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Sunday, 5 February 2012

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To lead a life of lies

“Oh, what a tangled web we weave / When first we practise to deceive!” - Sir Walter Scott

I am not smart enough to lie. But I do know that, like what Joseph Goebbels said, and what our politicians say, if you make the lie big, make it simple, and keep saying it, eventually people will believe it.

That is why those in possession of absolute power cannot only prophesy and make their prophecies come true, but also lie and make their lies come true.

On principle, I would never lie; but occasionally I might, and may have, willfully participated in a campaign of misinformation. After all, the art of living lies in a fine mingling of letting go and holding on, and that applies to lies as well. In fact, a truth told with bad intentions beats all the lies you can invent; and beware, some liars have the habit of, every now and then, telling the truth.

However, what upsets me most is not that someone lied to me – it is for him to come to terms with his soul - but that, from then, I will never be able to believe him.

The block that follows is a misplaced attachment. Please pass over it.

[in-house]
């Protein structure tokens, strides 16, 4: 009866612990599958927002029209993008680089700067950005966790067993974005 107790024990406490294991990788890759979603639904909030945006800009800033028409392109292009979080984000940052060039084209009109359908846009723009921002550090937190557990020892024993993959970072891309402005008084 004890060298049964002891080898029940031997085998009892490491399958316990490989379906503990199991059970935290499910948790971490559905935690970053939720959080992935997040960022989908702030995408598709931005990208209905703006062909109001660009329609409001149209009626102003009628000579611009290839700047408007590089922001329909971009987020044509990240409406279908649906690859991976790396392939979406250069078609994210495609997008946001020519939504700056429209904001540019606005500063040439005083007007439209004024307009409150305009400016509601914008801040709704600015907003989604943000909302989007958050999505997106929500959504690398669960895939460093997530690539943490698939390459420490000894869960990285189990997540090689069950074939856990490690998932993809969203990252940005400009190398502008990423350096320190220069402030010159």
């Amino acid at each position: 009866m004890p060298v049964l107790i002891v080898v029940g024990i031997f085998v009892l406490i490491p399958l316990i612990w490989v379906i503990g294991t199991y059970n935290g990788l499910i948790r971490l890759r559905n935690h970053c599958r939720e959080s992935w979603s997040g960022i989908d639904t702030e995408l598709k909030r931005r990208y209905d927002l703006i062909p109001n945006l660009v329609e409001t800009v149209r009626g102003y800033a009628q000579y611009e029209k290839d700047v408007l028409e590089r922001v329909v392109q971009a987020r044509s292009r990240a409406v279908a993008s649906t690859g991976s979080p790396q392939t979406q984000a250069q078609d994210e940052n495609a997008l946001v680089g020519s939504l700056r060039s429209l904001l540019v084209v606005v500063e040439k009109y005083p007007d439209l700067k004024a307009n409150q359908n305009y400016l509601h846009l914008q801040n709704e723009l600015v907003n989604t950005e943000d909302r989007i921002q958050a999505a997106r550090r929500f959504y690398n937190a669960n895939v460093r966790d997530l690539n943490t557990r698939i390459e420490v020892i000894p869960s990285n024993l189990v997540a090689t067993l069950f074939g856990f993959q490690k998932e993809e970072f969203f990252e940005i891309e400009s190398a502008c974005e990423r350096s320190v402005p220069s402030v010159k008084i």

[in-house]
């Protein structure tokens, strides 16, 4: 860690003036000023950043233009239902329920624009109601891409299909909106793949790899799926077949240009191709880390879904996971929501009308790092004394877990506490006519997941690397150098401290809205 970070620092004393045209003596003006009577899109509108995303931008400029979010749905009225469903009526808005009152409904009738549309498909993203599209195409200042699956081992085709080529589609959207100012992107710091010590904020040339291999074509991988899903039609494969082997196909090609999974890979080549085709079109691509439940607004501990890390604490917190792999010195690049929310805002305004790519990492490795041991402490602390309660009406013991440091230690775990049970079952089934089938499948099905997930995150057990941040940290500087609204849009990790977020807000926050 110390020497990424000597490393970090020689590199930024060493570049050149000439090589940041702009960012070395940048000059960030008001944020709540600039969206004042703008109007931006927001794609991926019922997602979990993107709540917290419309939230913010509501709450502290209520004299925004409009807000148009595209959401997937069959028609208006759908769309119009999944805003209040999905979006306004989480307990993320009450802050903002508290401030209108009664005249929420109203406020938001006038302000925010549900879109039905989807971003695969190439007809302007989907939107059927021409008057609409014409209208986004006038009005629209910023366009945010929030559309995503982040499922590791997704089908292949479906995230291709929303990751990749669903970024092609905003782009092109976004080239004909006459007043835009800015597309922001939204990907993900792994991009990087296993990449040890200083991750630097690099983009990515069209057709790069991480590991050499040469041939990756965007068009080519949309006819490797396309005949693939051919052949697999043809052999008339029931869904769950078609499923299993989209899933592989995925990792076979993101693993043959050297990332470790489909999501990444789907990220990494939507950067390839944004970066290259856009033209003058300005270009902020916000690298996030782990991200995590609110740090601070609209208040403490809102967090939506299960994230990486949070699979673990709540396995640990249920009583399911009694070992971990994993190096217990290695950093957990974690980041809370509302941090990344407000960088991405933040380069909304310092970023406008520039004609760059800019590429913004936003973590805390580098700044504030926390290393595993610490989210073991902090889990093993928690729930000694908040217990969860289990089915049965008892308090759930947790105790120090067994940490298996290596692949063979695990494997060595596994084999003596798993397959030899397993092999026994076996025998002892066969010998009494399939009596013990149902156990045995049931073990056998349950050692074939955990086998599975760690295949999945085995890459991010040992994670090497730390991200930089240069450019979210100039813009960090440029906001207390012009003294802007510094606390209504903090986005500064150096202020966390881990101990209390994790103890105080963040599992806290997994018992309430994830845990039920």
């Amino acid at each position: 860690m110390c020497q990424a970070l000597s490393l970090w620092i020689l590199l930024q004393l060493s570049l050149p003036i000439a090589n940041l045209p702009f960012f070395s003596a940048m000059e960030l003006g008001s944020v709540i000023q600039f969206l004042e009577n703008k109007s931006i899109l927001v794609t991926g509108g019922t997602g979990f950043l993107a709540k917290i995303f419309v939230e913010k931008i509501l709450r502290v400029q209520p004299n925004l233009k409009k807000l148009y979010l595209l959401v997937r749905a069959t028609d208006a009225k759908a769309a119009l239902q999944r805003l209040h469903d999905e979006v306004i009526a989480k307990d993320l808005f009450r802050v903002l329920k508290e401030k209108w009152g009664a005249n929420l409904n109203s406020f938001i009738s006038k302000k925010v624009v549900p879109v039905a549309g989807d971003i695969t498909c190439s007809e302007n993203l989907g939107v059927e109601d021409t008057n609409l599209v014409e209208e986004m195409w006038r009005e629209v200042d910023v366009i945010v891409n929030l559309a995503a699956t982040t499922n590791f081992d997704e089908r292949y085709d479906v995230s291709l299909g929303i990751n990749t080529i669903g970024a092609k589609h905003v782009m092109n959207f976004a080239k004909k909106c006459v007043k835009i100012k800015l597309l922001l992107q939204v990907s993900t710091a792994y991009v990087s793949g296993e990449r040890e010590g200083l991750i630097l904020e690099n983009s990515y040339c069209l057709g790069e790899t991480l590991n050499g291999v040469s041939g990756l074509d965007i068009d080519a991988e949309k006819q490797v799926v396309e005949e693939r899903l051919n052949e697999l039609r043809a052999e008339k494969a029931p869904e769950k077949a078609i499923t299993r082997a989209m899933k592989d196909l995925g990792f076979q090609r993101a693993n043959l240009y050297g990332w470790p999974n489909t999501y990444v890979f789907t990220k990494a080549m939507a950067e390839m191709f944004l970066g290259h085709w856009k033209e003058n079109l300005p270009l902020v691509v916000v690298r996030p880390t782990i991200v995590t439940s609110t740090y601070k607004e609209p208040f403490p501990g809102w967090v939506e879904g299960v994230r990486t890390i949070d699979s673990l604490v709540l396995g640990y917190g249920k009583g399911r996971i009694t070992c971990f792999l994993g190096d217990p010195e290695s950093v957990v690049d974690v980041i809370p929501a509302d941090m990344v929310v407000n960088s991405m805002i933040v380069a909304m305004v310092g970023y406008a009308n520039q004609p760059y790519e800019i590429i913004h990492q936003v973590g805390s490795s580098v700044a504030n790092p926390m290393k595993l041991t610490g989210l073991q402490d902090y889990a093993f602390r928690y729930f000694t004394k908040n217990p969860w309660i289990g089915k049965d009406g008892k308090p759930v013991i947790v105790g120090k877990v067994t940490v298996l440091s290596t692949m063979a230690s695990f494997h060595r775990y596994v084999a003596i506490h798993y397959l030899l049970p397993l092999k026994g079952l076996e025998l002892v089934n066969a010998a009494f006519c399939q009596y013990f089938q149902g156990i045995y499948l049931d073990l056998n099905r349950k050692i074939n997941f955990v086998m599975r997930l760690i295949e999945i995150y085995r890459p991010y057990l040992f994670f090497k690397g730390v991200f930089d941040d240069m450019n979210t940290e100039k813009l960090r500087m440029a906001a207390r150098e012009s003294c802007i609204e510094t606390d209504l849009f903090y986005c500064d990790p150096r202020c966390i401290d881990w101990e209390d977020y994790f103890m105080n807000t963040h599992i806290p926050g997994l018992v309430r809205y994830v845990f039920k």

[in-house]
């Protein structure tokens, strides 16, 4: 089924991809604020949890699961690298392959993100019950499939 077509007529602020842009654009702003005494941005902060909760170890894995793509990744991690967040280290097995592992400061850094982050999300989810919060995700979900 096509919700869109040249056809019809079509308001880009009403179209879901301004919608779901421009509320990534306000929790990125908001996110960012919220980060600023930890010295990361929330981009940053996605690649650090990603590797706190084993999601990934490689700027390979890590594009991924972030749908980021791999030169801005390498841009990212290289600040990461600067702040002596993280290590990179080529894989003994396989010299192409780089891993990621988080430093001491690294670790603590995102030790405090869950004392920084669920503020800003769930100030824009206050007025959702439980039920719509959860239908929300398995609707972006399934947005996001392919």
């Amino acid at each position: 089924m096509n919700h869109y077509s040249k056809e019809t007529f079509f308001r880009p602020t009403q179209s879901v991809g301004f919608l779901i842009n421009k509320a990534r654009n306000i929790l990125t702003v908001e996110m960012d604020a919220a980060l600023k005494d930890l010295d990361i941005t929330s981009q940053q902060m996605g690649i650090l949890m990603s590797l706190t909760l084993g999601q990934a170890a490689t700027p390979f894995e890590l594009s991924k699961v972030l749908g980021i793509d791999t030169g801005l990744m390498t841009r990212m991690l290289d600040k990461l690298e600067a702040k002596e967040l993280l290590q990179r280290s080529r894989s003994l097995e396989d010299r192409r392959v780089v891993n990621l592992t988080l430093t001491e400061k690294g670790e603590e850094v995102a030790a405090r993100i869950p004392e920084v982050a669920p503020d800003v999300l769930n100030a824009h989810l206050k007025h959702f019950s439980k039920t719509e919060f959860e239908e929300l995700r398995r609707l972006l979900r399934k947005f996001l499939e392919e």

Intentionally

What is a lie? A lie is to hold something, intentionally, which one knows is not the whole truth, and to be the whole truth.

There are of course many forms of lies.

As defined by Sartre, “bad faith” is a form of lying to oneself. Then there is the big lie: A lie that attempts to trick the victim into believing something major that may be at variance with, some information the victim already possesses, or their common sense.

As I said earlier, when the lie is of sufficient magnitude, it may succeed due to the victim's reluctance to believe that an untruth on such a grand scale would indeed be concocted. Bluffing is also a form of lie. To bluff is to pretend to have a capability or intention one does not actually possess.

Bluffing is an act of deception, but rarely believed as immoral. For instance, a gambler who deceives other players into thinking he has different cards to those he really holds, is not seen as a liar. In these situations, deception is acceptable, and commonly accepted as a tactic.

There are so many forms of lies: big and small; harmful and harmless; worthy and not worthy; noble and inglorious; white and black, that it would be impossible to classify all of it in this given space.